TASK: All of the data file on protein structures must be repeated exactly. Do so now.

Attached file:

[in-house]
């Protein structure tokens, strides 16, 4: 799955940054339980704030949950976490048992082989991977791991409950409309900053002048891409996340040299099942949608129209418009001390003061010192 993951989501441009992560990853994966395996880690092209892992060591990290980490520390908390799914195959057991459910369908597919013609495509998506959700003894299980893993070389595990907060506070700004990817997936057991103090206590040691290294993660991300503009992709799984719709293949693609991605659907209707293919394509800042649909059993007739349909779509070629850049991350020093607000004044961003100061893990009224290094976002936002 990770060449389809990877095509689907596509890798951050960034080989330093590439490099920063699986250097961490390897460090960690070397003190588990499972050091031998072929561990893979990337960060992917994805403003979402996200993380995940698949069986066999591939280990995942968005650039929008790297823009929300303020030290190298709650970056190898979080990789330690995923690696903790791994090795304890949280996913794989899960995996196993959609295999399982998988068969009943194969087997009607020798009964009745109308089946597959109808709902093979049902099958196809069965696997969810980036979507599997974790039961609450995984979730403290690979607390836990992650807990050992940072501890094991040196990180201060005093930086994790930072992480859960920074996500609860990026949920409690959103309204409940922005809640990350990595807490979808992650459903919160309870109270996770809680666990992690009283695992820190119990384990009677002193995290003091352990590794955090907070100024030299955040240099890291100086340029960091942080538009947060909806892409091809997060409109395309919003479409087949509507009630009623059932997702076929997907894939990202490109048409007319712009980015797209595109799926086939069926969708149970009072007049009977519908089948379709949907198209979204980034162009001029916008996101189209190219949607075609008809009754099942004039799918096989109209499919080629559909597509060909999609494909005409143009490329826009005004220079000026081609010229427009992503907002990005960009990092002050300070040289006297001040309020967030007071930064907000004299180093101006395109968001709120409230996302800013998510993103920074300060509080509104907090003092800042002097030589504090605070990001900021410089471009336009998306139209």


[in-house]
């Protein structure tokens, strides 16, 4: 799955940054339980704030949950976490048992082989991977791991409950409309900053002048891409996340040299099942949608129209418009001390003061010192 993951989501441009992560990853994966395996880690092209892992060591990290980490520390908390799914195959057991459910369908597919013609495509998506959700003894299980893993070389595990907060506070700004990817997936057991103090206590040691290294993660991300503009992709799984719709293949693609991605659907209707293919394509800042649909059993007739349909779509070629850049991350020093607000004044961003100061893990009224290094976002936002 990770060449389809990877095509689907596509890798951050960034080989330093590439490099920063699986250097961490390897460090960690070397003190588990499972050091031998072929561990893979990337960060992917994805403003979402996200993380995940698949069986066999591939280990995942968005650039929008790297823009929300303020030290190298709650970056190898979080990789330690995923690696903790791994090795304890949280996913794989899960995996196993959609295999399982998988068969009943194969087997009607020798009964009745109308089946597959109808709902093979049902099958196809069965696997969810980036979507599997974790039961609450995984979730403290690979607390836990992650807990050992940072501890094991040196990180201060005093930086994790930072992480859960920074996500609860990026949920409690959103309204409940922005809640990350990595807490979808992650459903919160309870109270996770809680666990992690009283695992820190119990384990009677002193995290003091352990590794955090907070100024030299955040240099890291100086340029960091942080538009947060909806892409091809997060409109395309919003479409087949509507009630009623059932997702076929997907894939990202490109048409007319712009980015797209595109799926086939069926969708149970009072007049009977519908089948379709949907198209979204980034162009001029916008996101189209190219949607075609008809009754099942004039799918096989109209499919080629559909597509060909999609494909005409143009490329826009005004220079000026081609010229427009992503907002990005960009990092002050300070040289006297001040309020967030007071930064907000004299180093101006395109968001709120409230996302800013998510993103920074300060509080509104907090003092800042002097030589504090605070990001900021410089471009336009998306139209």